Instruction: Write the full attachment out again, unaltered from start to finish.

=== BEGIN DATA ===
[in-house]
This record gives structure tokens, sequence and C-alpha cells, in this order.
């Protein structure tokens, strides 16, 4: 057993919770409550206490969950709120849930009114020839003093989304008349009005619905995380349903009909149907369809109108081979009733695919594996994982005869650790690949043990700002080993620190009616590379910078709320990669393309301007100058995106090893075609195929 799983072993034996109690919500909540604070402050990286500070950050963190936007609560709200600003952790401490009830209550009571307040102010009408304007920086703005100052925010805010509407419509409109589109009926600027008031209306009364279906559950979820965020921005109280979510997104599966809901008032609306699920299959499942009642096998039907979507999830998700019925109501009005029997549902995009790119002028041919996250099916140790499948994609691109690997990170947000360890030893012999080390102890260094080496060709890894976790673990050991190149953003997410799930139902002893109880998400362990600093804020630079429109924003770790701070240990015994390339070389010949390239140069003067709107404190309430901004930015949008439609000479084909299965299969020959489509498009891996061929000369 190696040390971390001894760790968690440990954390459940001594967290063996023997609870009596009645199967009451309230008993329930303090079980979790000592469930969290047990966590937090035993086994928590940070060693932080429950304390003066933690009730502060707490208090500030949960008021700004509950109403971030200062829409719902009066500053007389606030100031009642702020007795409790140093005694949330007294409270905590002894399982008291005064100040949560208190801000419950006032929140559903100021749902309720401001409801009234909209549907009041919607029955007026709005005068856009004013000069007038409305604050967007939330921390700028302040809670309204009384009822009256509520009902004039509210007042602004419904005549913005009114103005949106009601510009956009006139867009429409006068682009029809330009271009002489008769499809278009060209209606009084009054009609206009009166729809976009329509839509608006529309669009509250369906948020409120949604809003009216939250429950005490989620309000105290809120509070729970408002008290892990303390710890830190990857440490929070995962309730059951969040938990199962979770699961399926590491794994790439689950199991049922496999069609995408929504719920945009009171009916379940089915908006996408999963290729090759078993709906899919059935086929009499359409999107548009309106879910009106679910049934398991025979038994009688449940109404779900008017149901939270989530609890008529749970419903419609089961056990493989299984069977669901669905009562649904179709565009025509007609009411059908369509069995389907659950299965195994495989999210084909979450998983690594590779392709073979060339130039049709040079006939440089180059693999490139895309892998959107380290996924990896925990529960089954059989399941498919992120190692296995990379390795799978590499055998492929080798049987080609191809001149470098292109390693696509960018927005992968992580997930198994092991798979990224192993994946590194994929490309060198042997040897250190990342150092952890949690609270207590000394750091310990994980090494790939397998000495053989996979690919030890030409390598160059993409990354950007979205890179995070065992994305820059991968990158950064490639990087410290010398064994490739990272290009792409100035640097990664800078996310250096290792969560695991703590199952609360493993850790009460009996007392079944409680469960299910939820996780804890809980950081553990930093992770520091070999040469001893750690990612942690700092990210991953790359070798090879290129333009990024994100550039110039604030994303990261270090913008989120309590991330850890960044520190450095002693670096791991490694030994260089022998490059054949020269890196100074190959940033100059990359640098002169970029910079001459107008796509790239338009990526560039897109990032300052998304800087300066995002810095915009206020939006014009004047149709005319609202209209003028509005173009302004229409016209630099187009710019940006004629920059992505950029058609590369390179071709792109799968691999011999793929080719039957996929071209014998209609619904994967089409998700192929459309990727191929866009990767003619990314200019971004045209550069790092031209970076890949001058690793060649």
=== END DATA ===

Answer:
[in-house]
This record gives structure tokens, sequence and C-alpha cells, in this order.
């Protein structure tokens, strides 16, 4: 057993919770409550206490969950709120849930009114020839003093989304008349009005619905995380349903009909149907369809109108081979009733695919594996994982005869650790690949043990700002080993620190009616590379910078709320990669393309301007100058995106090893075609195929 799983072993034996109690919500909540604070402050990286500070950050963190936007609560709200600003952790401490009830209550009571307040102010009408304007920086703005100052925010805010509407419509409109589109009926600027008031209306009364279906559950979820965020921005109280979510997104599966809901008032609306699920299959499942009642096998039907979507999830998700019925109501009005029997549902995009790119002028041919996250099916140790499948994609691109690997990170947000360890030893012999080390102890260094080496060709890894976790673990050991190149953003997410799930139902002893109880998400362990600093804020630079429109924003770790701070240990015994390339070389010949390239140069003067709107404190309430901004930015949008439609000479084909299965299969020959489509498009891996061929000369 190696040390971390001894760790968690440990954390459940001594967290063996023997609870009596009645199967009451309230008993329930303090079980979790000592469930969290047990966590937090035993086994928590940070060693932080429950304390003066933690009730502060707490208090500030949960008021700004509950109403971030200062829409719902009066500053007389606030100031009642702020007795409790140093005694949330007294409270905590002894399982008291005064100040949560208190801000419950006032929140559903100021749902309720401001409801009234909209549907009041919607029955007026709005005068856009004013000069007038409305604050967007939330921390700028302040809670309204009384009822009256509520009902004039509210007042602004419904005549913005009114103005949106009601510009956009006139867009429409006068682009029809330009271009002489008769499809278009060209209606009084009054009609206009009166729809976009329509839509608006529309669009509250369906948020409120949604809003009216939250429950005490989620309000105290809120509070729970408002008290892990303390710890830190990857440490929070995962309730059951969040938990199962979770699961399926590491794994790439689950199991049922496999069609995408929504719920945009009171009916379940089915908006996408999963290729090759078993709906899919059935086929009499359409999107548009309106879910009106679910049934398991025979038994009688449940109404779900008017149901939270989530609890008529749970419903419609089961056990493989299984069977669901669905009562649904179709565009025509007609009411059908369509069995389907659950299965195994495989999210084909979450998983690594590779392709073979060339130039049709040079006939440089180059693999490139895309892998959107380290996924990896925990529960089954059989399941498919992120190692296995990379390795799978590499055998492929080798049987080609191809001149470098292109390693696509960018927005992968992580997930198994092991798979990224192993994946590194994929490309060198042997040897250190990342150092952890949690609270207590000394750091310990994980090494790939397998000495053989996979690919030890030409390598160059993409990354950007979205890179995070065992994305820059991968990158950064490639990087410290010398064994490739990272290009792409100035640097990664800078996310250096290792969560695991703590199952609360493993850790009460009996007392079944409680469960299910939820996780804890809980950081553990930093992770520091070999040469001893750690990612942690700092990210991953790359070798090879290129333009990024994100550039110039604030994303990261270090913008989120309590991330850890960044520190450095002693670096791991490694030994260089022998490059054949020269890196100074190959940033100059990359640098002169970029910079001459107008796509790239338009990526560039897109990032300052998304800087300066995002810095915009206020939006014009004047149709005319609202209209003028509005173009302004229409016209630099187009710019940006004629920059992505950029058609590369390179071709792109799968691999011999793929080719039957996929071209014998209609619904994967089409998700192929459309990727191929866009990767003619990314200019971004045209550069790092031209970076890949001058690793060649």